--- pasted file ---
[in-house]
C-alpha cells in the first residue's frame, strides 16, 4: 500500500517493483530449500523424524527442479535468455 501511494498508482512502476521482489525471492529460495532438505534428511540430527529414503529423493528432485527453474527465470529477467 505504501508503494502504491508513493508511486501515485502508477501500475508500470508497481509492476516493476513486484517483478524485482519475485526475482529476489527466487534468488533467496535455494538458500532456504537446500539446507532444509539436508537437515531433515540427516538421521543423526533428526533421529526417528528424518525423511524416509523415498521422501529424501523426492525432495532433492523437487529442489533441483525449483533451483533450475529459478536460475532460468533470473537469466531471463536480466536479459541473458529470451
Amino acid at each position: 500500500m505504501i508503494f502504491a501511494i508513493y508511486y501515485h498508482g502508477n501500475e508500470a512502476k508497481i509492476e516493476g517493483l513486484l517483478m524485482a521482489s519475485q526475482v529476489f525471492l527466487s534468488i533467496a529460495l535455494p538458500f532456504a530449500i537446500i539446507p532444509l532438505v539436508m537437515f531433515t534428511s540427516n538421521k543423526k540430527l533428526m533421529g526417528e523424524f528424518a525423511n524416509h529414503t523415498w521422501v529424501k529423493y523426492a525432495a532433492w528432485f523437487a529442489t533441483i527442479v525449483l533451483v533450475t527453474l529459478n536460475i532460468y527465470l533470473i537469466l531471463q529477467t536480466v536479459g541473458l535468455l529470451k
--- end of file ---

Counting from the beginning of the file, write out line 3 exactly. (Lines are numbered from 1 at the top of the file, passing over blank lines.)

Amino acid at each position: 500500500m505504501i508503494f502504491a501511494i508513493y508511486y501515485h498508482g502508477n501500475e508500470a512502476k508497481i509492476e516493476g517493483l513486484l517483478m524485482a521482489s519475485q526475482v529476489f525471492l527466487s534468488i533467496a529460495l535455494p538458500f532456504a530449500i537446500i539446507p532444509l532438505v539436508m537437515f531433515t534428511s540427516n538421521k543423526k540430527l533428526m533421529g526417528e523424524f528424518a525423511n524416509h529414503t523415498w521422501v529424501k529423493y523426492a525432495a532433492w528432485f523437487a529442489t533441483i527442479v525449483l533451483v533450475t527453474l529459478n536460475i532460468y527465470l533470473i537469466l531471463q529477467t536480466v536479459g541473458l535468455l529470451k